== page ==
Here are the top 3 email tools to prevent your emails from bouncing.

1. Bouncer

Bouncer Banner

This email verification tool ensures the authenticity and reliability of your email lists. It works by checking each email address’s validity, thereby reducing the risk of bounced emails and protecting your sender’s reputation.

Bouncer uses advanced technology to verify syntax and domain validity. It also checks against known bounced emails and conducts a mailbox check to confirm if an email is active. 

2. Emailable

Emailable verification tool

Emailable verification tool enhances email marketing campaigns by ensuring the accuracy of email lists. It works by verifying the authenticity of email addresses in a list, removing duplicates, identifying spam traps, and other common issues that can negatively impact deliverability rates.

It is an intuitive tool that’s easy to use and integrates seamlessly with various email service providers.

3. NeverBounce

NeverBounce Banner

The core function of this tool is to eliminate invalid email addresses, reduce bounce rates, and increase deliverability. 

NeverBounce uses a 20+ step proprietary cleaning process that checks each email up to 75 times from different locations around the globe. With an impressive accuracy rate, NeverBounce can distinguish between valid, invalid, catch-all, unknown, and disposable emails. 

In addition to the above email verification tools, you can use email deliverability tools like Mail Tester or Spamhaus to assess the health of your email list, analyze bounce patterns, and provide insights into what might be causing the high bounce rate. 

Read also: How to Write PS in Email: A Guide For Good Writing


Bounced emails are an inevitable part of email marketing. However, you must keep it within healthy limits to achieve your email marketing goals.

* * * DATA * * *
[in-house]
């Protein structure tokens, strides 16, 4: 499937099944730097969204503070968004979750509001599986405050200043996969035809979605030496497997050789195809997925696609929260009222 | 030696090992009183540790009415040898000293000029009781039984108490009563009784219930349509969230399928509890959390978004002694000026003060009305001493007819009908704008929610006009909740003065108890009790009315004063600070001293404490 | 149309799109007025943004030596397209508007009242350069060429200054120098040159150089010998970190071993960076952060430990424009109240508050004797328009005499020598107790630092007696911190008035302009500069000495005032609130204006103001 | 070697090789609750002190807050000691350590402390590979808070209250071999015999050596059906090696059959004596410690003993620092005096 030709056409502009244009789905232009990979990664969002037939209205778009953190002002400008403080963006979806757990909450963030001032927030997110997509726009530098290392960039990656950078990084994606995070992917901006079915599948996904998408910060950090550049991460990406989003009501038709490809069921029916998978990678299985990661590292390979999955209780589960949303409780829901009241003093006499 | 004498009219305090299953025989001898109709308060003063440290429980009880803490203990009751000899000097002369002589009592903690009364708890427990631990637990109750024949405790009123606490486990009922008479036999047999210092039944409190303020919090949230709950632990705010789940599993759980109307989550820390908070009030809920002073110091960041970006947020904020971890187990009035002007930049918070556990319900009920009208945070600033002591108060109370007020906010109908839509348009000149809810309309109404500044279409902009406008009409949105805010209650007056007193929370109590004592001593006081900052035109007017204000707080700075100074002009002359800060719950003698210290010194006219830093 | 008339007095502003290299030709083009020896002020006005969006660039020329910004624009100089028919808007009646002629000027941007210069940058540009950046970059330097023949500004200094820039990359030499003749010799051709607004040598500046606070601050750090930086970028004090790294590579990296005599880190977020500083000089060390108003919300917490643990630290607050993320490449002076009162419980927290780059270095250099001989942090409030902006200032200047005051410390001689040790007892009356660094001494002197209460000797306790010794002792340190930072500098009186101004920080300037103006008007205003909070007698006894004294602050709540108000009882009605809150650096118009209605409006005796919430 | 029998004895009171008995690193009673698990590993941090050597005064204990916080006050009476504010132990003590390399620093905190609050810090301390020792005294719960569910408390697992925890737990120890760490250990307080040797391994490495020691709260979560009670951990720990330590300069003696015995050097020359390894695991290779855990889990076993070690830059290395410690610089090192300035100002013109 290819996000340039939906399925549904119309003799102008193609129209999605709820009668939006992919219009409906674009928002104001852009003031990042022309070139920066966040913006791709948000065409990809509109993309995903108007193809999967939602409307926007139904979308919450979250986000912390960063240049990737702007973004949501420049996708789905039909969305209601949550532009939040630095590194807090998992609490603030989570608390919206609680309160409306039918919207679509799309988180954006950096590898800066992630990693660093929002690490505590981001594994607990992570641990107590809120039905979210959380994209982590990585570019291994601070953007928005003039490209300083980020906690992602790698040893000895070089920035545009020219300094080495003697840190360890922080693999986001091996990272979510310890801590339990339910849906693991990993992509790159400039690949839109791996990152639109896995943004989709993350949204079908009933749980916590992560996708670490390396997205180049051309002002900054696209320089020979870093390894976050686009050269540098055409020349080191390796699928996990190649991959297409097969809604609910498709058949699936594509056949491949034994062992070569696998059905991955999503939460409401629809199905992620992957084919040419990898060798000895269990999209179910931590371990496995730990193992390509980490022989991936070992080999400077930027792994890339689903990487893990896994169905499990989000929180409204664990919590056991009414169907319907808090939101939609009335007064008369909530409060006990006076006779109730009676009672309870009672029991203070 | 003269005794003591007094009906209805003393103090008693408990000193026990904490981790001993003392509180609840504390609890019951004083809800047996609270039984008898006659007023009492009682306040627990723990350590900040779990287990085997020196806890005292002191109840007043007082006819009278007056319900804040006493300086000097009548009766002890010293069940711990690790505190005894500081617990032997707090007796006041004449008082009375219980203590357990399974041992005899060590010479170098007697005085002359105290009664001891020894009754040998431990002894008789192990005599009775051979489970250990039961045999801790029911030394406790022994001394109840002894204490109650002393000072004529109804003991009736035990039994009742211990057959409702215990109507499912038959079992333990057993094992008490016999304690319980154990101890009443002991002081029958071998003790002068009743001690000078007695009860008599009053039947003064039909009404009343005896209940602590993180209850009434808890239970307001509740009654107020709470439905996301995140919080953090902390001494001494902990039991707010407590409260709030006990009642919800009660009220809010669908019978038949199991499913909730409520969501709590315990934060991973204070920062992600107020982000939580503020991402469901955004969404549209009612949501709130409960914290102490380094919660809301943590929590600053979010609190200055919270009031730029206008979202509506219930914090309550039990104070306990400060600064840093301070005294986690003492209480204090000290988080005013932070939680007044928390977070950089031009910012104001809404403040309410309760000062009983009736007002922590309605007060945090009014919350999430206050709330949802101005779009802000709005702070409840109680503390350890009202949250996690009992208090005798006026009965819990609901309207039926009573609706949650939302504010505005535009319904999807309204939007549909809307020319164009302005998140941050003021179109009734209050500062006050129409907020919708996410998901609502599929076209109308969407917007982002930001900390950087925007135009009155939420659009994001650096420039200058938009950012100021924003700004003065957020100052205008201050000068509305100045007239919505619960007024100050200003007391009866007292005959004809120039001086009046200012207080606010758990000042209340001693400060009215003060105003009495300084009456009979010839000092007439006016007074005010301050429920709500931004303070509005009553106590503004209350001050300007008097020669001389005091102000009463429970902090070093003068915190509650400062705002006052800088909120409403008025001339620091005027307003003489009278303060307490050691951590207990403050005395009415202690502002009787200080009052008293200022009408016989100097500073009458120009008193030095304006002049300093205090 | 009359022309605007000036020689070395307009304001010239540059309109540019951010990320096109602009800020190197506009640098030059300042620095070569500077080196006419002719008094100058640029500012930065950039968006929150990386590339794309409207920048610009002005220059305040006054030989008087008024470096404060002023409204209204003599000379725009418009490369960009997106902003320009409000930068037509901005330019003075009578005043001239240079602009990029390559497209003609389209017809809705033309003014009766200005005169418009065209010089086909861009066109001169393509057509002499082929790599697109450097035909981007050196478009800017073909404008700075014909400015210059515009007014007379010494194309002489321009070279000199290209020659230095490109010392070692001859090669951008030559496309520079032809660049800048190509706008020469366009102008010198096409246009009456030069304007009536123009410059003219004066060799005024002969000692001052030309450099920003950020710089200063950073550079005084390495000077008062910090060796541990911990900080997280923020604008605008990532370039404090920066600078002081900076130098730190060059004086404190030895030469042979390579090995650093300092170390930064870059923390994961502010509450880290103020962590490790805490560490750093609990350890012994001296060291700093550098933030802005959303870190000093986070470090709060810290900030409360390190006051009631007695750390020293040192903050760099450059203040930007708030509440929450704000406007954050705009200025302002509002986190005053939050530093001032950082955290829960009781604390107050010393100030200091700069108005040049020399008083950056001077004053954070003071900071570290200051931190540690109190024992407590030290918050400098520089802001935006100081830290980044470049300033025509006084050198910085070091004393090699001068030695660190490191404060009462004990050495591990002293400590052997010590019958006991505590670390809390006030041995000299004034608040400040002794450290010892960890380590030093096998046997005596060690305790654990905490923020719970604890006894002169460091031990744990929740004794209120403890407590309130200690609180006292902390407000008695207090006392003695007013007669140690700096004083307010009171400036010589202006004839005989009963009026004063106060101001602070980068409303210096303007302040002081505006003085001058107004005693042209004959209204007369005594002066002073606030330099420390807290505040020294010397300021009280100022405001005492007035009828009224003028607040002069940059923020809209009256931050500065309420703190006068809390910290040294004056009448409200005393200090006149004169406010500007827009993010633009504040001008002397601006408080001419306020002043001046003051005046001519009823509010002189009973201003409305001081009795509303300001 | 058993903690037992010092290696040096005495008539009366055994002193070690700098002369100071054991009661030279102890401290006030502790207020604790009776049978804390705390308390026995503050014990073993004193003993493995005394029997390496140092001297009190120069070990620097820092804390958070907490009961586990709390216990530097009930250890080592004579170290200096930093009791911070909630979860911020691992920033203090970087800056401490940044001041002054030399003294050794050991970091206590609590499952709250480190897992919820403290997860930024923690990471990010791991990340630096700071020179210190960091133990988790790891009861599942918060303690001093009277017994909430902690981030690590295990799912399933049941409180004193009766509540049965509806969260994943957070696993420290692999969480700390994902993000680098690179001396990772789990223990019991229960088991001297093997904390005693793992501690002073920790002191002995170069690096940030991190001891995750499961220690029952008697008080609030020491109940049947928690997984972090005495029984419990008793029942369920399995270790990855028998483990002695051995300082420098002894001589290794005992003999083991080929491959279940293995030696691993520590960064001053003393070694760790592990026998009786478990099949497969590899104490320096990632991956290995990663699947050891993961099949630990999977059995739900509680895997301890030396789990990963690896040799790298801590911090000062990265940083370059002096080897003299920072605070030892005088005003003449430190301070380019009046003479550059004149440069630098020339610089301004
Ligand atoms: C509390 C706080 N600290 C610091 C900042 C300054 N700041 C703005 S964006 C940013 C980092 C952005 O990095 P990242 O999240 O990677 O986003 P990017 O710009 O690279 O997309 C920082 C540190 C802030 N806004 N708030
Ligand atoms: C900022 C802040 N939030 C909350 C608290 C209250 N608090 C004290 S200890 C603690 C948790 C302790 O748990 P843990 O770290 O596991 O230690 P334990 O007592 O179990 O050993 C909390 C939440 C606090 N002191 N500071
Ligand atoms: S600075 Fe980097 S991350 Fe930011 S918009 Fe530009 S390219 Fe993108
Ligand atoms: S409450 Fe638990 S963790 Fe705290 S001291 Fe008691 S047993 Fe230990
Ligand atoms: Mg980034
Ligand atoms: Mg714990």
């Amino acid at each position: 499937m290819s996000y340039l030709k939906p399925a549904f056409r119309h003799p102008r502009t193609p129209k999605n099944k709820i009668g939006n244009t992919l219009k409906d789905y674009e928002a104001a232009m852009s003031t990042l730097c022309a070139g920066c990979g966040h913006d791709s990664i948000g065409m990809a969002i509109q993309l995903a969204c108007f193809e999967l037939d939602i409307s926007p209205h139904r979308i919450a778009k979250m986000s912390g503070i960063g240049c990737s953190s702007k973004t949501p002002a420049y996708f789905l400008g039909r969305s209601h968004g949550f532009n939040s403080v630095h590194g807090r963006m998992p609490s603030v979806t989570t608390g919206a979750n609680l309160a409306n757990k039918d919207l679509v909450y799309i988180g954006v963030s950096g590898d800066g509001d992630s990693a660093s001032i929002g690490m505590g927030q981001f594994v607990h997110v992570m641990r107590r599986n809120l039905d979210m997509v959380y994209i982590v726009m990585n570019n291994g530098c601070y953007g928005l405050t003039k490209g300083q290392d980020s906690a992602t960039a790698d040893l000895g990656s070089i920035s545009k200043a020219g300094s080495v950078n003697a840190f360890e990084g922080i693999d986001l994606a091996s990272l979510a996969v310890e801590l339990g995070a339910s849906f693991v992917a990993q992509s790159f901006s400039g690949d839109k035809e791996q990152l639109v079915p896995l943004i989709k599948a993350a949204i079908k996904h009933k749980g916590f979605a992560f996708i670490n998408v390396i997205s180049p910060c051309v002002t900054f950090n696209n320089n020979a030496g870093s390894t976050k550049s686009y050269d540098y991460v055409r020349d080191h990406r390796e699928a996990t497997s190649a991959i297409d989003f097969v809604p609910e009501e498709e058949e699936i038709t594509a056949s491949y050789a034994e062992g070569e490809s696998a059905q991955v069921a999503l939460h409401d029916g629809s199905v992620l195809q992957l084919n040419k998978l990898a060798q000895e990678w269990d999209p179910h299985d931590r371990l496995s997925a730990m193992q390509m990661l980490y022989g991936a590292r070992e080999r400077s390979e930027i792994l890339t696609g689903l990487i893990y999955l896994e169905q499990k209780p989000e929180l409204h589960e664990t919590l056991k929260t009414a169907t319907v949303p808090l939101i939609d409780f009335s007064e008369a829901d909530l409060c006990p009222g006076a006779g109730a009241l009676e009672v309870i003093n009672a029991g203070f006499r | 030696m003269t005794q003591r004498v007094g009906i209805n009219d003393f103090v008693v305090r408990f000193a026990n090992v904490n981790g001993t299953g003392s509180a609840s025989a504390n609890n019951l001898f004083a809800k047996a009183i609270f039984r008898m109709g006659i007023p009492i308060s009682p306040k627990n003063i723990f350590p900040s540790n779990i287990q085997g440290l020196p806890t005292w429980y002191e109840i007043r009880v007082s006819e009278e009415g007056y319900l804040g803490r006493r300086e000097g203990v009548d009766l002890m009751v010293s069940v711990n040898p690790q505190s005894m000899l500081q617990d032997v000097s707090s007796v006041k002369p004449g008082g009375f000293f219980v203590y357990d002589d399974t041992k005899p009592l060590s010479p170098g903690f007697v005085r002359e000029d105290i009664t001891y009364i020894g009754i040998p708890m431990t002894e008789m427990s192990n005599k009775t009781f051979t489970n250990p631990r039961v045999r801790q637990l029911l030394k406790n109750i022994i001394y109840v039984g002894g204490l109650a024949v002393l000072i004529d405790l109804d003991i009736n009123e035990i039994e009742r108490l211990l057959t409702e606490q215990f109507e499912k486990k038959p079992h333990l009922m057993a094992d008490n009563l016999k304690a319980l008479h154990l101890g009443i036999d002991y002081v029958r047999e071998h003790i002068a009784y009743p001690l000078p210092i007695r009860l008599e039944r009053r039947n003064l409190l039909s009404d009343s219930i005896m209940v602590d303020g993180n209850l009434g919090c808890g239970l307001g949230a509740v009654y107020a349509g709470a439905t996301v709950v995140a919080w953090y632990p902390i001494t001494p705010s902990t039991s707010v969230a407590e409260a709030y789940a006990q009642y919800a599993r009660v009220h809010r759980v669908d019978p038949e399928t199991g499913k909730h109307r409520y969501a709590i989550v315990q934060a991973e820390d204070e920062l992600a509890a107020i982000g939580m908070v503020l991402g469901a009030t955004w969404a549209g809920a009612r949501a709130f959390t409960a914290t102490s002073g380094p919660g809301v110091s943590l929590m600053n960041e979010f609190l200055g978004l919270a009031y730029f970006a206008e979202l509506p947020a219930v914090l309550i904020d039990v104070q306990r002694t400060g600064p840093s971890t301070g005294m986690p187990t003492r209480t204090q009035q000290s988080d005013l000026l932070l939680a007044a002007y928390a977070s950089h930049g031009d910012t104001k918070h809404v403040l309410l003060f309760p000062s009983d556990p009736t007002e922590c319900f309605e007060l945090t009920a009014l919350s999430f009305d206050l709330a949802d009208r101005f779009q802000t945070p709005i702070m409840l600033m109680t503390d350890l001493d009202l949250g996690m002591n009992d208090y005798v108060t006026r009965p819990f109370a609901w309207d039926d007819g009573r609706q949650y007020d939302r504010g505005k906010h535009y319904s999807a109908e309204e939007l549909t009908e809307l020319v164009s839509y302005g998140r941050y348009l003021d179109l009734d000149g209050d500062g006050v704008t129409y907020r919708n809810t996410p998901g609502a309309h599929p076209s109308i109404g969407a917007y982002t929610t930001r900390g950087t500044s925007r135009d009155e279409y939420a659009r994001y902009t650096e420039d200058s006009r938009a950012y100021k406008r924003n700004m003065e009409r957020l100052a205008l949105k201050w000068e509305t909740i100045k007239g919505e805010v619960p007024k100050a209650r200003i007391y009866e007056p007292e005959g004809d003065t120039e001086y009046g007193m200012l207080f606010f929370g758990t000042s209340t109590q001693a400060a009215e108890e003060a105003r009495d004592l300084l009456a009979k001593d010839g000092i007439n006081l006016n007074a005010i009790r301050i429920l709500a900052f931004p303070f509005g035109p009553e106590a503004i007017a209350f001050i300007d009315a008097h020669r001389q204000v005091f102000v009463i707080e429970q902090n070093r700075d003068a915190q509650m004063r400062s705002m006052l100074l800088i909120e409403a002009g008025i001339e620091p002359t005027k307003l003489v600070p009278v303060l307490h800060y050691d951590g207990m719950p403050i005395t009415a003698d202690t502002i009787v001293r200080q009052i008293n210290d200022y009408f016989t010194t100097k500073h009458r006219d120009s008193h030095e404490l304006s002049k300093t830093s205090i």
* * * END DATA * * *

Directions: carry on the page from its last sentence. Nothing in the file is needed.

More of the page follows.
Using a reputable email service provider is crucial to reducing bounce rates and increasing email deliverability, so sign up for EngageBay’s email marketing software today. 

Additionally, you can access sophisticated email marketing tools to reduce your email bounce rate and improve your deliverability when you sign up. 

Book a demo with one of our experts to learn how EngageBay can help you achieve your business marketing and sales goals.  

Frequently Asked Questions (FAQs) About Bounce Back Emails 

1. How should I handle a bounced email?

First, determine what type of bounce occurred. If it is a hard bounce, it means a permanent send failure occurred, and you can’t resend the message without fixing the error. In contrast, when a soft bounce occurs, it automatically makes multiple attempts to resend. 

2. How do I identify the error message in my bounced email?

You can identify the error message by checking for a 3-digit code at the bottom of the failed delivery message that begins with a 4 (if the error is from the recipient’s server) or a 5 (if the error is from the sender’s server) and contains the error code and error description.

3. What is the difference between soft and hard bounces?

While both indicate delivery failure, a soft bounce represents temporary problems. In contrast, a hard bounce signifies a more permanent issue. A hard bounce is when the email is permanently rejected due to invalid addresses, or the domain does not exist. Soft bounce, on the other hand, is a temporary issue such as a full inbox or a server problem.

4. What is a fake bounce message?

A fake bounce email is a misleading error message hackers use to make a sender believe their message wasn’t delivered. These malicious actors use this method to encourage the recipient to resend the email, potentially exposing sensitive information. Therefore, it is crucial always to verify any bounce message received and ensure they originate from a legitimate source before taking further action.

5. Does a high bounce rate affect my sender’s reputation?

High bounce rates can negatively affect your sender’s reputation and reduce the deliverability of future emails. It can also lead to emails being blocked or landing in the spam folder and can skew campaign analytics giving an inaccurate picture of the campaign performance.

6. What is an acceptable bounce rate?

A bounce rate below 2% is permissible, while a bounce rate above 2% indicates a problem that needs to get fixed so as not to ruin your email send score.